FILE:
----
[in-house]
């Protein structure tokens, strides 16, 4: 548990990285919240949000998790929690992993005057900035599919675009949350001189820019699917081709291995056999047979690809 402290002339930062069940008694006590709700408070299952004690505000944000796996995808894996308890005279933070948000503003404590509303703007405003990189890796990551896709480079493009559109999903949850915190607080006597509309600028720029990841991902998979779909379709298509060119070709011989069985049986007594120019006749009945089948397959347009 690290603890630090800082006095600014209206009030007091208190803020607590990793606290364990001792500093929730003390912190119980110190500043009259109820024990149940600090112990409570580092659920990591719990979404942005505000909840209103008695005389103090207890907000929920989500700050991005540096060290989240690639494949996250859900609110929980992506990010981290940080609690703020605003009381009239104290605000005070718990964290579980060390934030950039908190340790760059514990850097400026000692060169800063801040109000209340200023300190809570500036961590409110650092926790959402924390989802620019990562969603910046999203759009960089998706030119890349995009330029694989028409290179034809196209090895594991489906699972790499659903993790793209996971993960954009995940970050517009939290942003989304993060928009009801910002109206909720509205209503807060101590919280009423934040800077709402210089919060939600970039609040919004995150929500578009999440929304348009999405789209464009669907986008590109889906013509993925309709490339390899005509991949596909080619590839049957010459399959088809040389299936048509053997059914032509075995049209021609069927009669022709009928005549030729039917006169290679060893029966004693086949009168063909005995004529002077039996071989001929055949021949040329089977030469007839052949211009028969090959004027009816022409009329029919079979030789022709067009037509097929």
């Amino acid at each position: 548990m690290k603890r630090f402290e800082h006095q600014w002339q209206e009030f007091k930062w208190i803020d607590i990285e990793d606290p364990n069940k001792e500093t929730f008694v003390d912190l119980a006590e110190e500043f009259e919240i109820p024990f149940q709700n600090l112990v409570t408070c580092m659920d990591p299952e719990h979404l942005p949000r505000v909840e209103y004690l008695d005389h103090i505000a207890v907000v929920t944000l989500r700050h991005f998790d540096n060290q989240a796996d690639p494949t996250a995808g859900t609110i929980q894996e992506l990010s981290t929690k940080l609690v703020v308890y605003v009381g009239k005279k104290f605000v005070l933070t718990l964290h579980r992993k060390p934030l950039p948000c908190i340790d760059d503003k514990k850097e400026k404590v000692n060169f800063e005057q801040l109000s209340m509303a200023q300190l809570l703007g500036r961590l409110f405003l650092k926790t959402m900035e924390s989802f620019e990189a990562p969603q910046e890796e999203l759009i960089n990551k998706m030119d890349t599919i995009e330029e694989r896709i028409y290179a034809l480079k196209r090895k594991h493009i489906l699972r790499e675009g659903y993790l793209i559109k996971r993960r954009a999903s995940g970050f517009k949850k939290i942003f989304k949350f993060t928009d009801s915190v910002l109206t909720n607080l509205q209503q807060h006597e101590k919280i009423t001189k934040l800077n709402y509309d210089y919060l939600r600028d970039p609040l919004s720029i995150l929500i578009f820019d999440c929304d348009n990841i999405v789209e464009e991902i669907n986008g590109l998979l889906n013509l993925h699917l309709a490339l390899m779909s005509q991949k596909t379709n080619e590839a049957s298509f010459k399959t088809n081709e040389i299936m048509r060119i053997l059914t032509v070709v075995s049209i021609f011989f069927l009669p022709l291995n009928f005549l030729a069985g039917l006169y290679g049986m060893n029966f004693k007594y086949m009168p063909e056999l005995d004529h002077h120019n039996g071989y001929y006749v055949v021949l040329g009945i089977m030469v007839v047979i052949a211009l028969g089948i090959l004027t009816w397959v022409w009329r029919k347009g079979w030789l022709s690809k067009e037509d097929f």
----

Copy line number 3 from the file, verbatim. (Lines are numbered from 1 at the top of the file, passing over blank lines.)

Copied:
């Amino acid at each position: 548990m690290k603890r630090f402290e800082h006095q600014w002339q209206e009030f007091k930062w208190i803020d607590i990285e990793d606290p364990n069940k001792e500093t929730f008694v003390d912190l119980a006590e110190e500043f009259e919240i109820p024990f149940q709700n600090l112990v409570t408070c580092m659920d990591p299952e719990h979404l942005p949000r505000v909840e209103y004690l008695d005389h103090i505000a207890v907000v929920t944000l989500r700050h991005f998790d540096n060290q989240a796996d690639p494949t996250a995808g859900t609110i929980q894996e992506l990010s981290t929690k940080l609690v703020v308890y605003v009381g009239k005279k104290f605000v005070l933070t718990l964290h579980r992993k060390p934030l950039p948000c908190i340790d760059d503003k514990k850097e400026k404590v000692n060169f800063e005057q801040l109000s209340m509303a200023q300190l809570l703007g500036r961590l409110f405003l650092k926790t959402m900035e924390s989802f620019e990189a990562p969603q910046e890796e999203l759009i960089n990551k998706m030119d890349t599919i995009e330029e694989r896709i028409y290179a034809l480079k196209r090895k594991h493009i489906l699972r790499e675009g659903y993790l793209i559109k996971r993960r954009a999903s995940g970050f517009k949850k939290i942003f989304k949350f993060t928009d009801s915190v910002l109206t909720n607080l509205q209503q807060h006597e101590k919280i009423t001189k934040l800077n709402y509309d210089y919060l939600r600028d970039p609040l919004s720029i995150l929500i578009f820019d999440c929304d348009n990841i999405v789209e464009e991902i669907n986008g590109l998979l889906n013509l993925h699917l309709a490339l390899m779909s005509q991949k596909t379709n080619e590839a049957s298509f010459k399959t088809n081709e040389i299936m048509r060119i053997l059914t032509v070709v075995s049209i021609f011989f069927l009669p022709l291995n009928f005549l030729a069985g039917l006169y290679g049986m060893n029966f004693k007594y086949m009168p063909e056999l005995d004529h002077h120019n039996g071989y001929y006749v055949v021949l040329g009945i089977m030469v007839v047979i052949a211009l028969g089948i090959l004027t009816w397959v022409w009329r029919k347009g079979w030789l022709s690809k067009e037509d097929f």